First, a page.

According to a study conducted by Ascend Foundation (a group focused on Asian business issues) and released last week, major technology companies are much more likely to employ Asians as computer programmers than executives. Ascend studied employment records of Google, Hewlett-Packard, Intel, LinkedIn and Yahoo from 2013. Caucasians held 62 percent of professional jobs at the companies studied, but held 80 percent of executive jobs. By contrast, Asians held 27 percent of professional jobs but only 14 percent were in executive positions. The greatest disparity was between Caucasian males and Asian women. For every 87 professional jobs held by Caucasian men, 1 was an executive job. Only 1 out of every 285 professional jobs held by Asian women was an executive level job. The report concluded that cultural differences may be one reason for the disparity. Janet Wong, a co-author of the report, said her Chinese-American upbringing taught her “studying hard, getting good grades was all I needed to be successful.” She said she then watched others climb the management ladder while she fell behind. She attributed that to not putting time into building relationships. Co-author Buck Gee said “Asians are perceived as better engineers but poor leaders. Even if you want to be a leader, and show that (you can), there’s implicit bias that you aren’t.” A spokesperson for LinkedIn said they have “work to do in order to create greater diversity at our company.”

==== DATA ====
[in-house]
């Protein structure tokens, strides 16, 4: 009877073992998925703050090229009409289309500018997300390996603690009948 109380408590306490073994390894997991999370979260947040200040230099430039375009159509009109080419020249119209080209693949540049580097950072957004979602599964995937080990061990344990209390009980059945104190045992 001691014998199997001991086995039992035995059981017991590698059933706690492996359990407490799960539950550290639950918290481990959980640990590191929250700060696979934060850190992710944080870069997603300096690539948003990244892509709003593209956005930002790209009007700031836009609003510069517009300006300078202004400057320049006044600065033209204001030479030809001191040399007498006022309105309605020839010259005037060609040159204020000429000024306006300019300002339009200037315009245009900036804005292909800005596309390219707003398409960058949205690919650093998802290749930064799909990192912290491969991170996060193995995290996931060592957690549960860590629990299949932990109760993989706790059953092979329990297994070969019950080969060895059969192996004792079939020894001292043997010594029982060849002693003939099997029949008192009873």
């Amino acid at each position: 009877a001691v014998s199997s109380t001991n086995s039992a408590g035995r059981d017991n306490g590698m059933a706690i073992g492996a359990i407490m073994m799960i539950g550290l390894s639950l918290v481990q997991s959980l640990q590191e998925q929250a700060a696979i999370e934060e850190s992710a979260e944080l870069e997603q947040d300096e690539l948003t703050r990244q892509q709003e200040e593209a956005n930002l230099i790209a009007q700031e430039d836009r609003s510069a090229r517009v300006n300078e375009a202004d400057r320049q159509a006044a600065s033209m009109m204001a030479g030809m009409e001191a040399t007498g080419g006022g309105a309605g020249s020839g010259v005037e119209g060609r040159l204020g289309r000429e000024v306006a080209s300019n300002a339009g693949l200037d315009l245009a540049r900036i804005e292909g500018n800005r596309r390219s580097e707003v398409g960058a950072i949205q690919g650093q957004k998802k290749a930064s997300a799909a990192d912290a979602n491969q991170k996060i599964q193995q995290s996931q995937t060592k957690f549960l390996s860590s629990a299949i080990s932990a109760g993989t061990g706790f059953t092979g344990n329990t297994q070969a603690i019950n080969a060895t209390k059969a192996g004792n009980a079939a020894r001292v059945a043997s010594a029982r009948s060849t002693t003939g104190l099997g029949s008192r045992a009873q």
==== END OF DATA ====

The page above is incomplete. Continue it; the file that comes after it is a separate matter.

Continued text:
Articles from Fast Company, The New York Times and Santa Cruz Sentinel go in to more detail on this topic.
Glass Ceiling For Asian Americans